Learning the months of the year, how to tell time & fractions were the most stressful aspects of primary school. Except for the day Robert Zimmerman threw up in our classroom and the janitor came in and threw sawdust on it while the rest of us hung our heads out of the second story window. OMG, now I can't stop thinking of the trials of third grade. The days Miss Thompson wouldn't let us leave until we could tell the time on our pie-plate clocks, or see Jesus in a picture of vegetation, or standing in front of the class reciting some of the more hideous verses of Proverbs. And the terrible day they were asphalting the playground and the men with the dripping, black-smoke belching, asphalt melting barrels told us that if we inhaled it it would make us smart.That held as much appeal as the witch's oven in Hansel & Gretel, but we did it anyway and staggered back to our classes after recess.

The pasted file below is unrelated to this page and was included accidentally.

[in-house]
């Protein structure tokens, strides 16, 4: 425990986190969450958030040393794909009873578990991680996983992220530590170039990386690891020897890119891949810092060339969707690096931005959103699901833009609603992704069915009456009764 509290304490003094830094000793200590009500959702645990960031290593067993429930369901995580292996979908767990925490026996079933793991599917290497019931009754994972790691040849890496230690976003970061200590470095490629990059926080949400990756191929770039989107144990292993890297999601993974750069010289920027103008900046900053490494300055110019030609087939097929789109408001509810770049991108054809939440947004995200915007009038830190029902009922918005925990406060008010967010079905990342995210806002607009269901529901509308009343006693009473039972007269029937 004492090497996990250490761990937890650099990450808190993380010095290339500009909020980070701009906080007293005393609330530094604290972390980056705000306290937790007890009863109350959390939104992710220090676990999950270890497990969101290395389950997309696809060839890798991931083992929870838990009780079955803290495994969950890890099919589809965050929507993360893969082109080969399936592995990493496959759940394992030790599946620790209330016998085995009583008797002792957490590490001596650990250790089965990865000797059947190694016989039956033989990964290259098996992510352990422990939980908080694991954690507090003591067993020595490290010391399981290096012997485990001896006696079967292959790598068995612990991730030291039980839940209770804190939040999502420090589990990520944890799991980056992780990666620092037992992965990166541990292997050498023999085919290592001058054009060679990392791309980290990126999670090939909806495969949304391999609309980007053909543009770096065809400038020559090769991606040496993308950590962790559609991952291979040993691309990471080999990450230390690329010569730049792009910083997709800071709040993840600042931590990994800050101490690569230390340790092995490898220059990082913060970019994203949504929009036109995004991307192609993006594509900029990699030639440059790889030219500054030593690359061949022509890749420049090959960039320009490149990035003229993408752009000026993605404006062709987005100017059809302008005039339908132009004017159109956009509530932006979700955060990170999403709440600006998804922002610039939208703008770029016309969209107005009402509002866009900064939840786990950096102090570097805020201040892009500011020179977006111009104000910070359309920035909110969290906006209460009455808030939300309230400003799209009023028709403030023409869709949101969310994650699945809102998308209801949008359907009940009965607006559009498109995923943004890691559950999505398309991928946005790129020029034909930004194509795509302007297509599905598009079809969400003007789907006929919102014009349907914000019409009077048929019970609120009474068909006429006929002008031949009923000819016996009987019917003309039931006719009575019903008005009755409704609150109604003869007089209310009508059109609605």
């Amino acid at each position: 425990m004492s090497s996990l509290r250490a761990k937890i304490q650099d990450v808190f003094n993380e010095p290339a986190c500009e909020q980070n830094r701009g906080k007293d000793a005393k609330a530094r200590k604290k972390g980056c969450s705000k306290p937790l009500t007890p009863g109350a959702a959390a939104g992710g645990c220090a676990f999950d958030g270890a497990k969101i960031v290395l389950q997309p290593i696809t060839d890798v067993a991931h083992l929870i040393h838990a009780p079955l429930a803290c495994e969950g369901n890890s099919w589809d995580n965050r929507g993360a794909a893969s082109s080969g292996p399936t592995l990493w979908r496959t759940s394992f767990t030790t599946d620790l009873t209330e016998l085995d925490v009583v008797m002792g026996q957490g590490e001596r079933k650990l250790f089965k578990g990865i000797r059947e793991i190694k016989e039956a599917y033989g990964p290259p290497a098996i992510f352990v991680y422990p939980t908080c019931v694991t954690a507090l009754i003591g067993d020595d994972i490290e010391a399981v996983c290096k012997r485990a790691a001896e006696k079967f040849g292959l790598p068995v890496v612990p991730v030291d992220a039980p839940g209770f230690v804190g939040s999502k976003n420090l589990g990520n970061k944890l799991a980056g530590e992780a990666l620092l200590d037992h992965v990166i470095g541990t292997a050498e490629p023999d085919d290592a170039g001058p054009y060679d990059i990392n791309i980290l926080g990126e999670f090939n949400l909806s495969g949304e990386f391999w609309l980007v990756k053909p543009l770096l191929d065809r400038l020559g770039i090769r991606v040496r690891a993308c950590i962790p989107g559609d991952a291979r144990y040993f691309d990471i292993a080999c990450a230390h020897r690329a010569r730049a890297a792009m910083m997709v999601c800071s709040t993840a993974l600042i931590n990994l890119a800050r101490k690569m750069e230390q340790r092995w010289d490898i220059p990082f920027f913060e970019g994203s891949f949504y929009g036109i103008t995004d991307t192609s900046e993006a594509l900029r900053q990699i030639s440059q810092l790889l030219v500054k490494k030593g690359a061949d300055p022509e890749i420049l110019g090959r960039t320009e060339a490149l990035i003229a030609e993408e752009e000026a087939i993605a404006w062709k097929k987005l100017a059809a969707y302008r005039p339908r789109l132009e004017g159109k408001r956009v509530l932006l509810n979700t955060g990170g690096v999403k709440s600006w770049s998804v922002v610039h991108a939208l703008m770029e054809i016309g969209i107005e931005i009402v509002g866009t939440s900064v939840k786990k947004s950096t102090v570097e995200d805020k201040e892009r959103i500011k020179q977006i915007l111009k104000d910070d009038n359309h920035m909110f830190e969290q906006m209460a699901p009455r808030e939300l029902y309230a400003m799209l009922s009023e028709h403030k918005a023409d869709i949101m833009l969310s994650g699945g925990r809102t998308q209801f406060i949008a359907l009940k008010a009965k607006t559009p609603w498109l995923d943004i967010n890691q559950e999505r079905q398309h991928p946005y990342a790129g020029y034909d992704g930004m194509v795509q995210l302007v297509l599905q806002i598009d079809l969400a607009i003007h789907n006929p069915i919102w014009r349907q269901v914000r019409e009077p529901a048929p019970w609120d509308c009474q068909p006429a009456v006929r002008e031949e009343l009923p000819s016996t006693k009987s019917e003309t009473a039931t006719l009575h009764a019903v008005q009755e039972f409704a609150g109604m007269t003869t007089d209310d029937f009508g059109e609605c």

West Seattle Farmer's Market

Bob brought home these dazzling flowers and a mixed dozen fresh-this-morning brown & blue eggs. They were delicious. I ran to my computer and looked up chicken raising. Maybe I could pay the children to feed & clean...but there are cats...and coyotes...but what if I build a sturdy chicken coop...

I took the flower pic with my cell phone.
egg photo source

Grandkids R 2G2BT...

When Shannon told Macie not to bake cookies while wearing her Easter dress, this was the result. Our Macie is amazing, though it looks like she didn't appreciate the paparazzi.

Tulips from the Metro...

I had to take a picture of these tulips before their petals drop. They're beautiful, even in the dark...